For a long time, overwork and extended hours have been reasons teachers leave the profession, despite the best efforts of the Ministry of Education to change matters ("5,000 teachers leave service over five years"; Oct 3).
The solution does not lie in recruiting more teachers to fill the gap to reduce the workload ("Working after school hours part of 'service'" by Ms Lee Wei Yin; last Saturday). A simple analogy is recruiting more firefighters to fight fires instead of having a national effort to reduce the number of fires.
What is needed are mindset and structural changes to make the teaching profession not only attractive to newcomers, but also an ecosystem where teachers, parents and children can thrive ("Set limits so teachers get breathing space" by Mr Lionel Loi Zhi Rui; last Tuesday, and "MOE should control teachers' working hours" by Madam Tay Lee Chuan; last Thursday).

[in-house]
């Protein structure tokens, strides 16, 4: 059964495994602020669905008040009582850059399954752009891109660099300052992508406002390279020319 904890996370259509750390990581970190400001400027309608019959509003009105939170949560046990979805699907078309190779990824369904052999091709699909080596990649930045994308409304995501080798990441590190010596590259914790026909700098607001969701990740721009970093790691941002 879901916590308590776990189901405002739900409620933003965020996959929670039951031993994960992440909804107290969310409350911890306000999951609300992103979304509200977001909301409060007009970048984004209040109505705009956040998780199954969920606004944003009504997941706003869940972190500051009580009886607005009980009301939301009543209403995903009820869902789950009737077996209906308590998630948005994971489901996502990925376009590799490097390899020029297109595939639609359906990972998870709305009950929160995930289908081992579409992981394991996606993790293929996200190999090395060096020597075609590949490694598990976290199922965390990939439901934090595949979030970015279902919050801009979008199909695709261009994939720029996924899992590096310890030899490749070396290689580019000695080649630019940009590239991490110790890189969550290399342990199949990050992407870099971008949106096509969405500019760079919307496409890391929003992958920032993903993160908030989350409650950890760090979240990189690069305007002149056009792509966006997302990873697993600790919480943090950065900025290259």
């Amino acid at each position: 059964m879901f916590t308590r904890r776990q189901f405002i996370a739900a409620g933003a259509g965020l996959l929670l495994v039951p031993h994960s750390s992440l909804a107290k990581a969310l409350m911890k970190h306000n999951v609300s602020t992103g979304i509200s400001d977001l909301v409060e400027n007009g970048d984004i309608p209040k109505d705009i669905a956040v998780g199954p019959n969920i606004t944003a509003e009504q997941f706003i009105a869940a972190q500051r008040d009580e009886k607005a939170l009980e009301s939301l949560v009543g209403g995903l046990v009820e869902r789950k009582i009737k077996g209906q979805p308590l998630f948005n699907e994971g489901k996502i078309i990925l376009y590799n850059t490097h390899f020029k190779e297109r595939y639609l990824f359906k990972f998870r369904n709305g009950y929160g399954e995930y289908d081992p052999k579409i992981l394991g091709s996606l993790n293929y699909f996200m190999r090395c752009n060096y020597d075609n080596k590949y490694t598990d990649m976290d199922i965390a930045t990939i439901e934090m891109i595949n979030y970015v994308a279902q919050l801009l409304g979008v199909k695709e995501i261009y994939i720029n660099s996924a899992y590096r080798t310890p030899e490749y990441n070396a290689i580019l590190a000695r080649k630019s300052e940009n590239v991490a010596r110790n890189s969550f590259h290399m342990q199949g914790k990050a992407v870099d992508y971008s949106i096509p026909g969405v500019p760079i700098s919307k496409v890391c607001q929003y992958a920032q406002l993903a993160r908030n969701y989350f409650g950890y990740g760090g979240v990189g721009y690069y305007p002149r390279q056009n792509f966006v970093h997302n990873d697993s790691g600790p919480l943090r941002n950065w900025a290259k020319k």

Just like working adults in other professions, teachers are entitled to assigned rest days and hours.
They have a choice on how to spend this free time, but there should not be any obligation expected or imposed by the system.
Similarly, performance assessments can recognise teachers who choose to work 24/7, but should not penalise or discriminate against those who choose not to do so.
Parents have to play their part, by respecting teachers' right to private time, and working around it.
Principals have to redesign their schools' curricula and teachers' roles and responsibilities based on this constraint.
The drive to pursue a favourable school ranking should not come at the price of more resignations.